The Woman in the Fifth
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". . . this taut thriller dances close to madness in a surreal world . . ."
Haunting and violent tale of lust and loss.
When your wife and your boss, who have been carrying on an affair, conspire to destroy your career, a flirtation begins and ends in scandal, your daughter despises you and will not see you, and reporters hound you no matter where you are, what do you do? Fly to Paris and start over.
Harry Ricks arrived in Paris, checked into a hotel, immediately became ill, and spent the next ten days with a mercenary hotel manager who fleeced him for everything, including a doctor’s charges. The night desk clerk helped Harry and, when asked where he could go, offered to take him to the tenth arrondissement, the Turkish quartier, and help get him into a room down the hall from his own. The hunted have no other choices when they want to hide.
Harry’s problems were just beginning to settle down when he attended a salon and met a woman that fills him with lust and desire and a sense of hope—until people he knows, people who have wronged or hurt him are founded murdered. Someone is looking out for Harry and will stop at nothing to remove the obstacles in his path . . . but who is it?
Paris evokes gauzy dreams of romantic walks along the Champs Elysees, a cozy tête-à-tête at a sidewalk café while sipping café au lait or a glass of wine, chestnut trees in bloom, and warm rains that nourish the soul. Douglas Kennedy sets Harry down in Paris in the midst of winter, broken and alone, and proceeds to strip Harry of everything and drowns him in fear and loneliness, dragging him down to the depths of Parisian society. Each chapter of Harry’s life is an exercise in the despair of degradation.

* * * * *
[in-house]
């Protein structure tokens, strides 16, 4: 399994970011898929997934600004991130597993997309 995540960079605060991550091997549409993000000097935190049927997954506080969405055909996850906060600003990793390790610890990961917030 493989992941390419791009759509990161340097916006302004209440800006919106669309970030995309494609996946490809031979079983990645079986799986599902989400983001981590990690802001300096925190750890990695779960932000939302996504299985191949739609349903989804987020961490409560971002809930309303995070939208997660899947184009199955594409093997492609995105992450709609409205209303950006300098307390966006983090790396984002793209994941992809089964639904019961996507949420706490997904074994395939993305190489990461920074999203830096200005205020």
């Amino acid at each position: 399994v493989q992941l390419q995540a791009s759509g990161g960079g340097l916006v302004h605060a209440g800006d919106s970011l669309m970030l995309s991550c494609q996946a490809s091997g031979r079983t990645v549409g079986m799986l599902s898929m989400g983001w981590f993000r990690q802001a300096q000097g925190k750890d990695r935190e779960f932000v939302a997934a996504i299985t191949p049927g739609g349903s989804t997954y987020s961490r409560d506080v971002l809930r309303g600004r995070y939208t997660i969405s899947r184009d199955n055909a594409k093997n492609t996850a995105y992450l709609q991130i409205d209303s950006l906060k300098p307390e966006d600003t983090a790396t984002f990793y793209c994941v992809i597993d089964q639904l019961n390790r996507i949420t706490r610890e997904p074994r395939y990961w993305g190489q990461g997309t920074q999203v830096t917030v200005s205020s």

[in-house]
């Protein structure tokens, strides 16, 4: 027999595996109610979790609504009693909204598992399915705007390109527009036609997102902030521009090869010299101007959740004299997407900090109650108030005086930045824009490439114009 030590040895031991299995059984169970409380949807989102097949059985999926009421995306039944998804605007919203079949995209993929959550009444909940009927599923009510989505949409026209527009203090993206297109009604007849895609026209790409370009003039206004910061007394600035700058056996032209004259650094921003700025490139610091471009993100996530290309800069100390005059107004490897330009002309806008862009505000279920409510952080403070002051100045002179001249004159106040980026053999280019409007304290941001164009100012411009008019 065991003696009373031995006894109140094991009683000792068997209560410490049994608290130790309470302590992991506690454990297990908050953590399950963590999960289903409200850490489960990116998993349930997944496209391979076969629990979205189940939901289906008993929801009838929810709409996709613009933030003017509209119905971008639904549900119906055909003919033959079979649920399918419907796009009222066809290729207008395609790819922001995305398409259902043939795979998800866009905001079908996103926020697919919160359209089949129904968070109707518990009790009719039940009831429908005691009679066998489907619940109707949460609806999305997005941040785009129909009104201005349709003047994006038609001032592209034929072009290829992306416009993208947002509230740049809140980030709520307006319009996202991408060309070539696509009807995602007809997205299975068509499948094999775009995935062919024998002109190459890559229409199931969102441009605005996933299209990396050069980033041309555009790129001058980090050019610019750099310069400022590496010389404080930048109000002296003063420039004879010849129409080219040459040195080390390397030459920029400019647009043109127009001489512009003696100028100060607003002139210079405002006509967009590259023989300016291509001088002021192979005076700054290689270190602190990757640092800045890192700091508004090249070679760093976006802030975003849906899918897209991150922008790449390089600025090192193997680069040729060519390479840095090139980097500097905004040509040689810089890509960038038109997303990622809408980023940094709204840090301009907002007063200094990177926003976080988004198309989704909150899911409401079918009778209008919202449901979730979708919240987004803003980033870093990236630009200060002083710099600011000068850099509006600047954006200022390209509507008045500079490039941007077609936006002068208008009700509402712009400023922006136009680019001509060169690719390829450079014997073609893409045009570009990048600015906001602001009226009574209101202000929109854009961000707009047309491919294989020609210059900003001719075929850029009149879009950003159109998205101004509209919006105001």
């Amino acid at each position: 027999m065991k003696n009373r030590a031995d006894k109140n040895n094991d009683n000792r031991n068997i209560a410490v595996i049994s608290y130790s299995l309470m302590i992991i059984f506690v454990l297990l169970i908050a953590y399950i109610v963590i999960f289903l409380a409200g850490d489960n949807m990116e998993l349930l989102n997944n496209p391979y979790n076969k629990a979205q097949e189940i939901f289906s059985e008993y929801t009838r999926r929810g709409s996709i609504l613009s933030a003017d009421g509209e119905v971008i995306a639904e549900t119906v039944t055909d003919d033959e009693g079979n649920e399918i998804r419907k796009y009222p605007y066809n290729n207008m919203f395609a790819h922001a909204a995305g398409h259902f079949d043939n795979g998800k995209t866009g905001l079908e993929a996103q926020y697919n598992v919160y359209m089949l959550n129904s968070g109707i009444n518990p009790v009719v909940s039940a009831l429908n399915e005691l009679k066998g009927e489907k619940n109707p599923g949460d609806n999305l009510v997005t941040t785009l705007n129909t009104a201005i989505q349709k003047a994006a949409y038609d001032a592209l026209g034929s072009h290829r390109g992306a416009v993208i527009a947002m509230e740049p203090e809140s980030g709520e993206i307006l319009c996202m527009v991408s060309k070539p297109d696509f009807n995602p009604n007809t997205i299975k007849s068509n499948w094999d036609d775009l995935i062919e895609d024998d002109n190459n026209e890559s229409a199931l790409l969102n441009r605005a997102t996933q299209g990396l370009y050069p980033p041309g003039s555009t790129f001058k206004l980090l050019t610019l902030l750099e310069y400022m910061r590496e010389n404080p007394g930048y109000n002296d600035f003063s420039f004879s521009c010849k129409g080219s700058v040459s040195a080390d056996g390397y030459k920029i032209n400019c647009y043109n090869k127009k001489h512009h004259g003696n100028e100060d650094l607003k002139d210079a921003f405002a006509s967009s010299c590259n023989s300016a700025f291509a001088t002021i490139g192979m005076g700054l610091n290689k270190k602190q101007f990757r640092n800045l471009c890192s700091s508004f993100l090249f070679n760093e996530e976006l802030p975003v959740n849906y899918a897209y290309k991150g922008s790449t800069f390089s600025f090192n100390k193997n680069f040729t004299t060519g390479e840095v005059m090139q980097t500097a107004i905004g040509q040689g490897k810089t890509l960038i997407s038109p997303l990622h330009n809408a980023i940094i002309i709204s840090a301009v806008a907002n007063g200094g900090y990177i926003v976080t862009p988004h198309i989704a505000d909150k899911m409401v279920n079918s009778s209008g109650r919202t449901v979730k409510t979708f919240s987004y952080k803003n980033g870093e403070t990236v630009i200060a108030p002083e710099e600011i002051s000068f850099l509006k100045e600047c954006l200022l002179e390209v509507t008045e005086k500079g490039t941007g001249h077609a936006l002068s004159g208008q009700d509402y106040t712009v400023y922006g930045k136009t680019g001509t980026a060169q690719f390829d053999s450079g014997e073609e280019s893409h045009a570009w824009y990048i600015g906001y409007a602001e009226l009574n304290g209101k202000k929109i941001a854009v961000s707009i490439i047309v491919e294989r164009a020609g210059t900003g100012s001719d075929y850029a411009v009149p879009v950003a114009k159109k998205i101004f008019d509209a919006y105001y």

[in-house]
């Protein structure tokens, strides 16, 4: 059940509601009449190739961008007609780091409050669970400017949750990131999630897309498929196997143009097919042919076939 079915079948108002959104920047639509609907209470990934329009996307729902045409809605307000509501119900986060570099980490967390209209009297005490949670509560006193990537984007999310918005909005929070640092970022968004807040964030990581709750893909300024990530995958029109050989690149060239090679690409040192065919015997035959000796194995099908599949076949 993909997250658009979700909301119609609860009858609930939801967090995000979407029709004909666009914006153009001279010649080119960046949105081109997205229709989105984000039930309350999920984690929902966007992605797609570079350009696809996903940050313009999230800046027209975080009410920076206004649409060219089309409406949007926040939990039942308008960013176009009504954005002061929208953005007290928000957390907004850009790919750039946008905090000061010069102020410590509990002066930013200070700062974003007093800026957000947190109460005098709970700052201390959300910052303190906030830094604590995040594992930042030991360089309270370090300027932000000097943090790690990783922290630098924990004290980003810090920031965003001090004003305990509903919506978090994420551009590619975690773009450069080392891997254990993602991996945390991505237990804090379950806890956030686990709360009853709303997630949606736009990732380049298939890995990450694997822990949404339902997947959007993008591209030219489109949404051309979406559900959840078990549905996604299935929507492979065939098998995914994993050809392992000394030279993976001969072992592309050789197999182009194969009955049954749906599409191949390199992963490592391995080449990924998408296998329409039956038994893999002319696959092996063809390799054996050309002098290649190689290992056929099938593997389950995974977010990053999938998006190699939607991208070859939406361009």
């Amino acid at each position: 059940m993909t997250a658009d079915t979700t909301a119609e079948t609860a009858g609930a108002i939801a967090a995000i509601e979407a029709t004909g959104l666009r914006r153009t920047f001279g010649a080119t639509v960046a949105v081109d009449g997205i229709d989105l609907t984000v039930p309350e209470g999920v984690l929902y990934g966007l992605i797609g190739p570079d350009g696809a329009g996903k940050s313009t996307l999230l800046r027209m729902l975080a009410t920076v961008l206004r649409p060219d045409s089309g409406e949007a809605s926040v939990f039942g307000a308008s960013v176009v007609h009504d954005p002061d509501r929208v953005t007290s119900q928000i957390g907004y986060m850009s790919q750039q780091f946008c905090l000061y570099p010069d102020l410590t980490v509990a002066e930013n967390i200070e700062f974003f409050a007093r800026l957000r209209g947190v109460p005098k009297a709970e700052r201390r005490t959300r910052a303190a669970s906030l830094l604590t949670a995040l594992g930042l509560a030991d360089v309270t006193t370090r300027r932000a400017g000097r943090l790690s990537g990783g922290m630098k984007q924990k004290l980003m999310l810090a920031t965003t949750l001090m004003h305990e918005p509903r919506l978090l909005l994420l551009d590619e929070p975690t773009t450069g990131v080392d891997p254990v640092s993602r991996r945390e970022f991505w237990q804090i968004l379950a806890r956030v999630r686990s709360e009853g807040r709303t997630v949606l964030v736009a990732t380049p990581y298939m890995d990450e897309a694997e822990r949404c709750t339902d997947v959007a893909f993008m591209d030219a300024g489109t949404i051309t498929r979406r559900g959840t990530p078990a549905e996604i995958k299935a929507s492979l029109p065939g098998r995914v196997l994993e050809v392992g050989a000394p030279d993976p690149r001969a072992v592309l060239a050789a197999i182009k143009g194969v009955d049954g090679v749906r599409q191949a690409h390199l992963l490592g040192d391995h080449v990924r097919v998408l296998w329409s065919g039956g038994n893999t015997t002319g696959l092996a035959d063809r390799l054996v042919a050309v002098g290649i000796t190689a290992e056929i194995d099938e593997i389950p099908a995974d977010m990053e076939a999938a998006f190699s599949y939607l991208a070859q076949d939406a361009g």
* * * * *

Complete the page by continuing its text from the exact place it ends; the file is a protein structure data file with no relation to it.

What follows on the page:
When Harry meets Margit Kadar, he believes things are turning around and Kennedy continues to drag him down even farther into depths he never imagined were possible. There is a sense of the thriller in The Woman in the Fifth (the fifth refers to the fifth arrondissement) that glimmers with a surreal element that turns dangerous. Margit Kadar is the Cheshire Cat: a lovely intelligent woman of the world with a sad history and razor sharp claws.
I expected a tale of woe and redemption with Harry a modern day Job, and there are elements of Job’s downfall in Harry’s tale. What I got was the terror of a man who thinks he is losing his mind only to find out his worst nightmares are fairy tales compared to the life he is forced to live.
Kennedy succeeds in recreating Alice in Wonderland and Job’s tale and spinning it on the edge of a straight razor while Harry tumbles endlessly down the rabbit hole. Rich with metaphor highlighted by darkness, this taut thriller dances close to madness in a surreal world one step removed from our own world.
Reviewer: J. M. Cornwell
Categorised in: Book Reviews
This post was written by Editorial Staff